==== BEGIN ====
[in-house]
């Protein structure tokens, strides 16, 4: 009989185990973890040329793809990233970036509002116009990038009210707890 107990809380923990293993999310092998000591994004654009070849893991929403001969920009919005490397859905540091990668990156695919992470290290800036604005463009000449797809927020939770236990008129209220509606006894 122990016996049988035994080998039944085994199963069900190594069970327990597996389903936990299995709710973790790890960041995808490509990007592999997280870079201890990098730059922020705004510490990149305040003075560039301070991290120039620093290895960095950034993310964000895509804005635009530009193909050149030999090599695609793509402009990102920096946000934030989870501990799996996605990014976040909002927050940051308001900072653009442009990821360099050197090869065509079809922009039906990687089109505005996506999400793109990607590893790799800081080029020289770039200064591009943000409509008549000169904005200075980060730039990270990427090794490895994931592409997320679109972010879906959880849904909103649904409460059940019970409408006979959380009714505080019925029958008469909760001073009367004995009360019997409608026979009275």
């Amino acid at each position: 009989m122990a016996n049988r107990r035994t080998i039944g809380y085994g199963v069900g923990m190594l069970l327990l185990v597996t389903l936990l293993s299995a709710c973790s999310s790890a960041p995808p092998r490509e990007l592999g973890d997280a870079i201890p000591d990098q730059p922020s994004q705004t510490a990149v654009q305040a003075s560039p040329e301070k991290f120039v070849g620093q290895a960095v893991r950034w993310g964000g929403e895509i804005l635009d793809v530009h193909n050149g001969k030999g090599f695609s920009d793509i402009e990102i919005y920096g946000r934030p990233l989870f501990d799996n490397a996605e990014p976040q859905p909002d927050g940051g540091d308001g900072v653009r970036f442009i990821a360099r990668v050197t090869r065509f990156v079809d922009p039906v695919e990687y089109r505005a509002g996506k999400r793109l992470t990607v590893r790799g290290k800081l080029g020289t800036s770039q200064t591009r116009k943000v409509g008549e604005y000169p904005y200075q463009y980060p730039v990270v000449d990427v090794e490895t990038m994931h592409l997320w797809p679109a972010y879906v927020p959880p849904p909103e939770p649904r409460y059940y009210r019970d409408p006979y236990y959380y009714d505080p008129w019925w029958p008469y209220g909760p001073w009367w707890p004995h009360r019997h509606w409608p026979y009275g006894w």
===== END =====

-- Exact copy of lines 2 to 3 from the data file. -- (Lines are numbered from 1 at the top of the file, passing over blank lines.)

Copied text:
């Protein structure tokens, strides 16, 4: 009989185990973890040329793809990233970036509002116009990038009210707890 107990809380923990293993999310092998000591994004654009070849893991929403001969920009919005490397859905540091990668990156695919992470290290800036604005463009000449797809927020939770236990008129209220509606006894 122990016996049988035994080998039944085994199963069900190594069970327990597996389903936990299995709710973790790890960041995808490509990007592999997280870079201890990098730059922020705004510490990149305040003075560039301070991290120039620093290895960095950034993310964000895509804005635009530009193909050149030999090599695609793509402009990102920096946000934030989870501990799996996605990014976040909002927050940051308001900072653009442009990821360099050197090869065509079809922009039906990687089109505005996506999400793109990607590893790799800081080029020289770039200064591009943000409509008549000169904005200075980060730039990270990427090794490895994931592409997320679109972010879906959880849904909103649904409460059940019970409408006979959380009714505080019925029958008469909760001073009367004995009360019997409608026979009275």
């Amino acid at each position: 009989m122990a016996n049988r107990r035994t080998i039944g809380y085994g199963v069900g923990m190594l069970l327990l185990v597996t389903l936990l293993s299995a709710c973790s999310s790890a960041p995808p092998r490509e990007l592999g973890d997280a870079i201890p000591d990098q730059p922020s994004q705004t510490a990149v654009q305040a003075s560039p040329e301070k991290f120039v070849g620093q290895a960095v893991r950034w993310g964000g929403e895509i804005l635009d793809v530009h193909n050149g001969k030999g090599f695609s920009d793509i402009e990102i919005y920096g946000r934030p990233l989870f501990d799996n490397a996605e990014p976040q859905p909002d927050g940051g540091d308001g900072v653009r970036f442009i990821a360099r990668v050197t090869r065509f990156v079809d922009p039906v695919e990687y089109r505005a509002g996506k999400r793109l992470t990607v590893r790799g290290k800081l080029g020289t800036s770039q200064t591009r116009k943000v409509g008549e604005y000169p904005y200075q463009y980060p730039v990270v000449d990427v090794e490895t990038m994931h592409l997320w797809p679109a972010y879906v927020p959880p849904p909103e939770p649904r409460y059940y009210r019970d409408p006979y236990y959380y009714d505080p008129w019925w029958p008469y209220g909760p001073w009367w707890p004995h009360r019997h509606w409608p026979y009275g006894w």